Injuries were on the front part of the body which indicates that the deceased was subjected to violence before she succumbed due to poisoning.

Yet another circumstance which casts a grave doubt on the accused is that though he was fully aware that the condition of the victim was precarious and she was struggling for life due to organo phosphorous poisoning.

Accused was well-aware that the victim was suffering from organo phosphorous poisoning, the bottle was also lying open. There was a bad odour of ‘nuvan’ poison in the room.

The accused had purchased Nuvan poison from shop for a consideration of Rs.50/- on the pretext of killing flies etc. The trial court held that in summers there was no necessity to purchase a deadly poison for killing the flies.

The Supreme Court of India has considered this case today in State of Himachal Pradesh Vs. Rajiv Jassi and held that the High Court has gravely erred in reversing the well-reasoned judgment of conviction and order of sentence recorded by the trial court.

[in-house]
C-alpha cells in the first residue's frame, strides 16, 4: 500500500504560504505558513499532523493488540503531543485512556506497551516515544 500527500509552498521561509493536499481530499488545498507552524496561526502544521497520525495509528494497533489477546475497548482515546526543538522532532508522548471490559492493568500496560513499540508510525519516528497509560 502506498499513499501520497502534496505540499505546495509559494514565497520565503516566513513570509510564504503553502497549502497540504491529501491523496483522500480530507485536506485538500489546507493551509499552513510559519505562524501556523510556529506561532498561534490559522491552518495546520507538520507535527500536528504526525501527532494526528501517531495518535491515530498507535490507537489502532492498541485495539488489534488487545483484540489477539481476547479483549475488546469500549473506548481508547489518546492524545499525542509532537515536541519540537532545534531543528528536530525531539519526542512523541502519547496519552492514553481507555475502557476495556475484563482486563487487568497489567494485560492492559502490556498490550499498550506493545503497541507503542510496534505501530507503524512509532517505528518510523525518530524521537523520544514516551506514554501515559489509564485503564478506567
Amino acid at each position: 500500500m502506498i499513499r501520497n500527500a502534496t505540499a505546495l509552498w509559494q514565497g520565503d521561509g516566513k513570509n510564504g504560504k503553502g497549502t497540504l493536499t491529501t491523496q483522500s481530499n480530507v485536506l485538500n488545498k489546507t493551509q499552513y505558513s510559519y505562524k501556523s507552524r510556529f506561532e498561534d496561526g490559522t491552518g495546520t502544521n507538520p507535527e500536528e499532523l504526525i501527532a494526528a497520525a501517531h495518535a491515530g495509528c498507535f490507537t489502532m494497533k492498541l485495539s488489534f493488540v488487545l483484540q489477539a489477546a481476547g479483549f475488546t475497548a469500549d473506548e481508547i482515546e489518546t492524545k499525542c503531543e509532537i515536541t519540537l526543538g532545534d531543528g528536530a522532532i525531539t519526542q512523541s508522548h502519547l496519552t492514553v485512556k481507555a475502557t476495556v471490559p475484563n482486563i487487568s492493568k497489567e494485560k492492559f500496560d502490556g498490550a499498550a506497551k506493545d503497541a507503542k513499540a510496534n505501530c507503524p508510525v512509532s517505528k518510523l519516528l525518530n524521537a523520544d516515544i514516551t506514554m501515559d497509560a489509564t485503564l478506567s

While allowing the e appeal and setting aside the impugned judgment and order passed by the High Court the Apex Court restored the trial court verdict.

The accused is directed to surrender failing which he shall be taken into custody forthwith.

The learned counsel appearing on behalf of the accused submitted that the child now 17 years old and is residing with the accused, as such we should take a lenient view.

A bench comprising of V. Gopala Gowda and Arun Mishra JJ. observed that it cannot be a ground so as to show any leniency in such kind of offence, particularly when the accused had not cared and caused death of his wife who was also a doctor and at the same time she was pregnant, carrying 8 months male child whose foetus was recovered from her womb.